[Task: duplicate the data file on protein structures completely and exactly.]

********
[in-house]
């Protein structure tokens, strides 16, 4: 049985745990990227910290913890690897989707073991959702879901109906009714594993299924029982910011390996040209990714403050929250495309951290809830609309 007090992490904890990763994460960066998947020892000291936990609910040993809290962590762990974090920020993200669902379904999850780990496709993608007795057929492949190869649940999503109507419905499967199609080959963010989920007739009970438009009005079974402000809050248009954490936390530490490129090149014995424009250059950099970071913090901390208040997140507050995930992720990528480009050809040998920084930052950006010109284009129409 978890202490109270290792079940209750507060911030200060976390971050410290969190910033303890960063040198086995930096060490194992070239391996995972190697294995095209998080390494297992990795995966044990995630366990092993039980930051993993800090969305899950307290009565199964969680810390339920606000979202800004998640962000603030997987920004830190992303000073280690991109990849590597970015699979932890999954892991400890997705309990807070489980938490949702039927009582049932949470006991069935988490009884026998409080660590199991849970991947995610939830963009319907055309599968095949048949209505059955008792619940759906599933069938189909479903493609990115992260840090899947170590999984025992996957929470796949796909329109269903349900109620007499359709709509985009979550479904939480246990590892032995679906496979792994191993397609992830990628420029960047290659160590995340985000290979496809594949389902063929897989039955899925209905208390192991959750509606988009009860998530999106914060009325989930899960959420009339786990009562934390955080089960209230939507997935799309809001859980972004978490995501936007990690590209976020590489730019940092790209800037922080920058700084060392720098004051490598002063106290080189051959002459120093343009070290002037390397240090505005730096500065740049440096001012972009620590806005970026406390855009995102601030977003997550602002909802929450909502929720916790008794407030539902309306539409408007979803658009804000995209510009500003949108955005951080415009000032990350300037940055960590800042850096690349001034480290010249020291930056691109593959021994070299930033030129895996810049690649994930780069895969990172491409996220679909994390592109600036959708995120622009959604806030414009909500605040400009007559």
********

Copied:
[in-house]
């Protein structure tokens, strides 16, 4: 049985745990990227910290913890690897989707073991959702879901109906009714594993299924029982910011390996040209990714403050929250495309951290809830609309 007090992490904890990763994460960066998947020892000291936990609910040993809290962590762990974090920020993200669902379904999850780990496709993608007795057929492949190869649940999503109507419905499967199609080959963010989920007739009970438009009005079974402000809050248009954490936390530490490129090149014995424009250059950099970071913090901390208040997140507050995930992720990528480009050809040998920084930052950006010109284009129409 978890202490109270290792079940209750507060911030200060976390971050410290969190910033303890960063040198086995930096060490194992070239391996995972190697294995095209998080390494297992990795995966044990995630366990092993039980930051993993800090969305899950307290009565199964969680810390339920606000979202800004998640962000603030997987920004830190992303000073280690991109990849590597970015699979932890999954892991400890997705309990807070489980938490949702039927009582049932949470006991069935988490009884026998409080660590199991849970991947995610939830963009319907055309599968095949048949209505059955008792619940759906599933069938189909479903493609990115992260840090899947170590999984025992996957929470796949796909329109269903349900109620007499359709709509985009979550479904939480246990590892032995679906496979792994191993397609992830990628420029960047290659160590995340985000290979496809594949389902063929897989039955899925209905208390192991959750509606988009009860998530999106914060009325989930899960959420009339786990009562934390955080089960209230939507997935799309809001859980972004978490995501936007990690590209976020590489730019940092790209800037922080920058700084060392720098004051490598002063106290080189051959002459120093343009070290002037390397240090505005730096500065740049440096001012972009620590806005970026406390855009995102601030977003997550602002909802929450909502929720916790008794407030539902309306539409408007979803658009804000995209510009500003949108955005951080415009000032990350300037940055960590800042850096690349001034480290010249020291930056691109593959021994070299930033030129895996810049690649994930780069895969990172491409996220679909994390592109600036959708995120622009959604806030414009909500605040400009007559």